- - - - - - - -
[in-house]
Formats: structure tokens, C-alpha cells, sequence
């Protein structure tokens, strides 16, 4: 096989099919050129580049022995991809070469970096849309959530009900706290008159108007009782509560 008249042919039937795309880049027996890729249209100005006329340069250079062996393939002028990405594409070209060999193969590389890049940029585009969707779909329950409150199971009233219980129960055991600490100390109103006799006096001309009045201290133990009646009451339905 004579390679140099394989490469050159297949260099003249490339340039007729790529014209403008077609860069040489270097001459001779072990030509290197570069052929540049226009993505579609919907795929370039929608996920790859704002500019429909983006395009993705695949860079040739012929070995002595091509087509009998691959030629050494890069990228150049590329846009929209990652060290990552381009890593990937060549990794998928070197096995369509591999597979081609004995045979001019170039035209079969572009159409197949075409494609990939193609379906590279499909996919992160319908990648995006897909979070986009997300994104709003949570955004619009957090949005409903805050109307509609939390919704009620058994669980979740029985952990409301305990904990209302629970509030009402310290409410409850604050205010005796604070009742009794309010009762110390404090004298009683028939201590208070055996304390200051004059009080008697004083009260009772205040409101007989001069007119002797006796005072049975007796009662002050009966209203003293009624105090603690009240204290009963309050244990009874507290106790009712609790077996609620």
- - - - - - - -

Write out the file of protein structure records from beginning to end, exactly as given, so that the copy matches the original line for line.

[in-house]
Formats: structure tokens, C-alpha cells, sequence
């Protein structure tokens, strides 16, 4: 096989099919050129580049022995991809070469970096849309959530009900706290008159108007009782509560 008249042919039937795309880049027996890729249209100005006329340069250079062996393939002028990405594409070209060999193969590389890049940029585009969707779909329950409150199971009233219980129960055991600490100390109103006799006096001309009045201290133990009646009451339905 004579390679140099394989490469050159297949260099003249490339340039007729790529014209403008077609860069040489270097001459001779072990030509290197570069052929540049226009993505579609919907795929370039929608996920790859704002500019429909983006395009993705695949860079040739012929070995002595091509087509009998691959030629050494890069990228150049590329846009929209990652060290990552381009890593990937060549990794998928070197096995369509591999597979081609004995045979001019170039035209079969572009159409197949075409494609990939193609379906590279499909996919992160319908990648995006897909979070986009997300994104709003949570955004619009957090949005409903805050109307509609939390919704009620058994669980979740029985952990409301305990904990209302629970509030009402310290409410409850604050205010005796604070009742009794309010009762110390404090004298009683028939201590208070055996304390200051004059009080008697004083009260009772205040409101007989001069007119002797006796005072049975007796009662002050009966209203003293009624105090603690009240204290009963309050244990009874507290106790009712609790077996609620």